- No two people are the same -- some differences are just more noticeable.
- A disability is only one characteristic of a person. People have many facets: likes and dislikes, strengths and challenges.
- Children with disabilities are like all children in that they want friends, respect and to be included.
- Children can be born disabled or become disabled from an accident or illness. You can't "catch" a disability from someone else.
- Just because someone has a physical disability (when a part or parts of the body do not work well) does not mean they necessarily have a cognitive (or thinking) disability.
- Children with disabilities can do many of the things your child does, but it might take them longer. They may need assistance or adaptive equipment to help them.
- Try to use clear, respectful language when talking about someone with disabilities. For a younger child, keep explanations simple, such as, "She uses a wheelchair because a part of her body does not work as well as it could."
- One way to help children develop empathy is to do (tactfully) disability awareness activities--have them sculpt play-doh or get through a simple obstacle course, or even performing simple tasks like tying shoes or finding their way to the bedroom, but they have to adapt it because they are blindfolded/can only use one hand/foot, etc. Discuss how they initially felt about having to do it with a "disability," but then focus more on the fact that they used their creativity to find a different way to do it, and it still got done--beautifully! Focus on the beautiful and positive things that come from various disabilities--like sign language and braille, and the special lessons mentioned in the talk.
- There's a story from the Friend (Tin Pot, 1998) about a girl who helps a boy with disabilities...and she learns that it's the flower that matters, not the pot you put it in. (An object lesson, too!) You could also (especially for younger children) find some books from the library about children with special needs and read and discuss them.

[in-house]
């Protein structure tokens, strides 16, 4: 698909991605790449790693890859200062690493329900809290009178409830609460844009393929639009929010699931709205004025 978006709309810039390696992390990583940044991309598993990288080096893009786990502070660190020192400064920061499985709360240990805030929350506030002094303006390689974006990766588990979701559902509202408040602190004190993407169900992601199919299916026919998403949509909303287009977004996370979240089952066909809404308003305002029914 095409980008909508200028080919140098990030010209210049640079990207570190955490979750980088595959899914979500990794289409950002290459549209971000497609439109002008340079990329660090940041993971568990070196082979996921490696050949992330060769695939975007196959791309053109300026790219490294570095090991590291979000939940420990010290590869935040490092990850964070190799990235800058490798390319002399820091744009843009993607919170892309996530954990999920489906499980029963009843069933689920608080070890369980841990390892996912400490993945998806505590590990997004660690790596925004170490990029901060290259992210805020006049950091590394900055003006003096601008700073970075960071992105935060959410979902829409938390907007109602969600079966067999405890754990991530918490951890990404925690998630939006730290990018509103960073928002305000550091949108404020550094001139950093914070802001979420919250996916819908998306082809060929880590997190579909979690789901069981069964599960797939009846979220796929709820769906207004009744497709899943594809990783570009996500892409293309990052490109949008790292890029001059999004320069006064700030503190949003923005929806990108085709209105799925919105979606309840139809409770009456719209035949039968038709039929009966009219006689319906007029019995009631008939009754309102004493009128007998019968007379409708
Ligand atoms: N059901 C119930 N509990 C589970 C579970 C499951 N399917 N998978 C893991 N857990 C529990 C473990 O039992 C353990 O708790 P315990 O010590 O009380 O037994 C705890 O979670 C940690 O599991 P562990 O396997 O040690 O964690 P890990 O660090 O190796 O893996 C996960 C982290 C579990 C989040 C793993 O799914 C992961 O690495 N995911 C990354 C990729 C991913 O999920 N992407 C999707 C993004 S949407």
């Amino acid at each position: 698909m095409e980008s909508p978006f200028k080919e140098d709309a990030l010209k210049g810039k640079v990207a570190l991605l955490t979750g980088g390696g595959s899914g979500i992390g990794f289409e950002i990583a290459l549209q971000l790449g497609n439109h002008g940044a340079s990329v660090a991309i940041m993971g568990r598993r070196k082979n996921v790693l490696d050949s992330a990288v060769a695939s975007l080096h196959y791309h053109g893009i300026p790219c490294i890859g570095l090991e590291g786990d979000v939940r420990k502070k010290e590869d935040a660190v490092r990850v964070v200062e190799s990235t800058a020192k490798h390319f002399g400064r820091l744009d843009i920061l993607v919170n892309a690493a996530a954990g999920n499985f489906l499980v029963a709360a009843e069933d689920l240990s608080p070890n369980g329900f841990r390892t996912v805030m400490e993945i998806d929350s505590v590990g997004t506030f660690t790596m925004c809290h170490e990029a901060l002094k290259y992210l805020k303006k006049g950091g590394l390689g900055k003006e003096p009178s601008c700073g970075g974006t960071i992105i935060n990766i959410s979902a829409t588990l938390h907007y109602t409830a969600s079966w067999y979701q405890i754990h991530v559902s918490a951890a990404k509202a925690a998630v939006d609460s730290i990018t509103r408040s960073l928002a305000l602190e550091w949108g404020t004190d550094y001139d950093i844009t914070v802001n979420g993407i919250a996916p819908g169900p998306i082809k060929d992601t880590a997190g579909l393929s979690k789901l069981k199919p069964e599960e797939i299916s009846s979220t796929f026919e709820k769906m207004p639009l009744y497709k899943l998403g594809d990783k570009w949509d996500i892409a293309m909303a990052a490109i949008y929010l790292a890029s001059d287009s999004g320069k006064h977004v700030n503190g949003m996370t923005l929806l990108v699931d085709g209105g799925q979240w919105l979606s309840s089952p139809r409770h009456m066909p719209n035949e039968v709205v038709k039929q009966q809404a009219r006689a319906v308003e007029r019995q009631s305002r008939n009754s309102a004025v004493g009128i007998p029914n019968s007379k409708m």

- For older children/youth: Allow family members a few minutes to find a scripture of either someone with disabilities coming unto Christ or of a prophet expressing concern over his weaknesses (there are quite a few to choose from!). You could show pictures from the Gospel Art Kit. Discuss how the Lord takes care of our needs one-by-one, and no one is exempt from His love and compassion. If we truly want to take upon us the name of Christ, we must deal with people one-by-one in love and compassion as well.
- Also for older children/youth: Have a Q&A/panel discussion, or invite a family member with a disability to speak (if they're comfortable). Children have so many great questions, both about the day-to-day stuff and how it all relates to the gospel, and allowing them to ask any questions and to hear about it all straight from the source can really make a big difference. For example, my niece talks to her class sometimes about what is going on, how it makes her feel, etc., and once the kids can talk about it, they are MUCH more accepting of her differences.
- From the sunbeam manual: "Using familiar examples from your ward or area, discuss how to show kindness and love to those who have disabilities. Help the children think of specific ways they might help a person with a disability. How can we show love (or play, etc.) to someone who cannot see? How can we show love to someone who cannot hear? How can we show love to someone who uses a wheelchair or crutches?" (Really, giving specifics and openly talking about these things takes away a lot of the "mystery" of it all.)
- For younger children: have popsicle stick puppets or pictures of two children--one with a disability, one without--for each child. Start by asking questions that get at their differences, such as "this child can use their eyes," etc., and have them hold up which child they think you're talking about...but end by moving into several questions that get at their similarities. Point out that we all want friends, want to learn and grow and be healthy, have likes/dislikes, things we're good at and things we're not, etc. Emphasize through this activity that people are more alike than different, no matter where they come from or what challenges they face.
- The last picture in the "Service" category on THIS PAGE is a good coloring page. :)
- There are some neat quotes to add to your files on disabilities from Church leaders HERE.
- There is a very practical coloring book free to download HERE that teaches kids disability etiquette--concrete ways to be kind. Along with that, there are some great activity ideas, discussion items, and book recommendations from the same people HERE--you have LOTS of secular resources for this! :)
- Make family superhero tee-shirts or capes! Discuss the principles of ACTION and SERVICE in this talk, and use the superhero costumes as a reminder to act.
- Chocolate coins (worth of souls)